Philly: Service-sector firms generally reported minimal gains or flat rates of activity since the previous Beige Book. A large business services firm reported that client companies were not contracting for as much business as they had indicated earlier in the year. Several health-care organizations noted recent flattening in activity that is interrupting a long growth trend. In contrast, some temporary employment agencies noted that demand had picked up recently. Looking ahead, most of the services firms contacted for this report expect growth to be slow for the rest of the year. Some have reduced their forecasts; as one contact said, "It looks like we were a little too optimistic earlier this year."

Richmond: Services-providing firms also gave mixed reports. Contacts at healthcare organizations noted that demand was typical for the summer, while airport officials and electrical contractors saw a small increase in demand for their services. A telecommunications contact reported accelerating revenues, while several administrative-support firms cited flat or slowing revenue growth. Local officials in Norfolk, Virginia noted that a recently announced shut-down of major military facilities would affect a large number of civilian contractors. Community leaders indicated that they will be vying for other military projects. Price growth slowed slightly at services firms in recent weeks, according to survey respondents.

St. Louis: The District's services sector also has continued to improve since our previous report. Firms in the transportation, business support, telecommunications, and government services industries expanded existing operations and hired new employees. Additionally, firms in the restaurant industry opened several new facilities. In contrast, contacts in the business support services and janitorial services industries reported plans to decrease operations and lay off workers.

Minneapolis: Activity in the professional business services sector increased since the last report. Contacts from the legal sector reported that billings during July were up from a year ago, especially for firms that deal with bankruptcies. A call center is expanding in South Dakota. Appraisers and other professional services firms that support home refinancing reported strong activity over the past month.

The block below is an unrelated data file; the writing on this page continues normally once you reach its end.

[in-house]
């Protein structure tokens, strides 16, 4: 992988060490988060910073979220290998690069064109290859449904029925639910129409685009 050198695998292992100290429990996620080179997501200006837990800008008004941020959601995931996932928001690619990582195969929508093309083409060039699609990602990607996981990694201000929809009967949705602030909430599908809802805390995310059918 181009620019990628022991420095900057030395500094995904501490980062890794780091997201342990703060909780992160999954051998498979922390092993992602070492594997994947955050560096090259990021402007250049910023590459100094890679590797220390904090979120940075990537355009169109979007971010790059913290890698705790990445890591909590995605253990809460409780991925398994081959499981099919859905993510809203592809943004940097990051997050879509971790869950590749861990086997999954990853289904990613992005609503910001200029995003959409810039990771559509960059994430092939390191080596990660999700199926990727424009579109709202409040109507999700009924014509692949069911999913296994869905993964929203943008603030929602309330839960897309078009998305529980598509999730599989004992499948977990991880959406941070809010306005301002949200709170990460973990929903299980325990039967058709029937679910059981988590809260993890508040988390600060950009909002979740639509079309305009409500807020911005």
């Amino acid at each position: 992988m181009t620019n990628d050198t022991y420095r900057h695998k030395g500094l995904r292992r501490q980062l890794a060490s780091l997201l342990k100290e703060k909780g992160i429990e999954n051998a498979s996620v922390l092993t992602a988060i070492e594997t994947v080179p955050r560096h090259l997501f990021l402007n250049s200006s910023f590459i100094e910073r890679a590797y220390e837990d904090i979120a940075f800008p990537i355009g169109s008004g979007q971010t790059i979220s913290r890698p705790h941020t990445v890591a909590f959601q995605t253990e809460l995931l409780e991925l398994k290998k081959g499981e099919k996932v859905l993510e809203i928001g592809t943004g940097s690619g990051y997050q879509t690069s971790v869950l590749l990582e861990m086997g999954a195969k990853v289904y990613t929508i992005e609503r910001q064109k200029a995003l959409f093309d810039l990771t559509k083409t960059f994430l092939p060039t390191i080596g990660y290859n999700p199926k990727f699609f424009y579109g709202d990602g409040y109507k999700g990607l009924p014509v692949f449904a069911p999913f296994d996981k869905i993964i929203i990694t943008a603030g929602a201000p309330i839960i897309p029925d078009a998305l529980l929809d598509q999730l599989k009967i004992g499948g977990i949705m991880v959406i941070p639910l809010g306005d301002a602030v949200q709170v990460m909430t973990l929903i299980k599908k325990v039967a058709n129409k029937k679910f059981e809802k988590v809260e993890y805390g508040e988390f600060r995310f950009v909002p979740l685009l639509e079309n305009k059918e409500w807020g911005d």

Kansas City: Growth in transportation services moderated slightly from previous surveys but remained solid, and a major supplier of diesel fuel reported continued solid sales. Most high-tech services firms reported strong growth in sales, although a few contacts noted softened demand. Business firms' expectations for future sales eased somewhat from the previous period but remained positive.

Dallas: Most staffing firms report that demand continues to grow at a solid pace, and is particularly strong for light industrial, sales, administrative, professional and technical workers. Placement activity continues to be mostly for contract work as employers are still hesitant to hire permanent staff. Near-term outlooks are optimistic, but respondents are cautious about the longer term. Accounting firms note that while demand for tax-related services has slowed seasonally and that for real estate and construction-related work remains nonexistent, there has been a pickup in transactional and consulting activity. Demand for legal services was largely unchanged during the reporting period, with the exception of an uptick in corporate demand for mergers and acquisitions-related activity.

Demand for transportation services remains positive. Railroad respondents noted a broad-based increase in cargo volumes, with shipments of grain products recording the largest increase. Shipping firms said small parcel cargo volumes rose, while large freight shipments declined during the reporting period. Intermodal transportation firms reported a modest increase in shipments. Airline traffic was flat to slightly down since the last report, but is stronger than a year ago. The outlook is for continued stability in air travel demand.

San Francisco: Demand for services improved modestly on balance but remained lackluster overall. Demand for professional, media, and entertainment services was mixed across sectors but appeared to be largely stable at low levels on net. Providers of energy services reported stronger demand for industrial use, with the exception of wood products. Contacts from around the District noted increased business travel and tourism activity, as reflected in higher visitor volumes, hotel occupancy rates, and airline passenger miles, although visitor spending remained weak. Providers of health-care services reported that demand slipped somewhat, which they attributed in part to rising postponements or cancellations of elective procedures and routine tests by individuals who lack health insurance.

Overall, the general tone is one of growth, but muted. Growth is between "lackluster" and growing, but the emphasis seems to be on caution. People are seeking services, but at a reduced pace.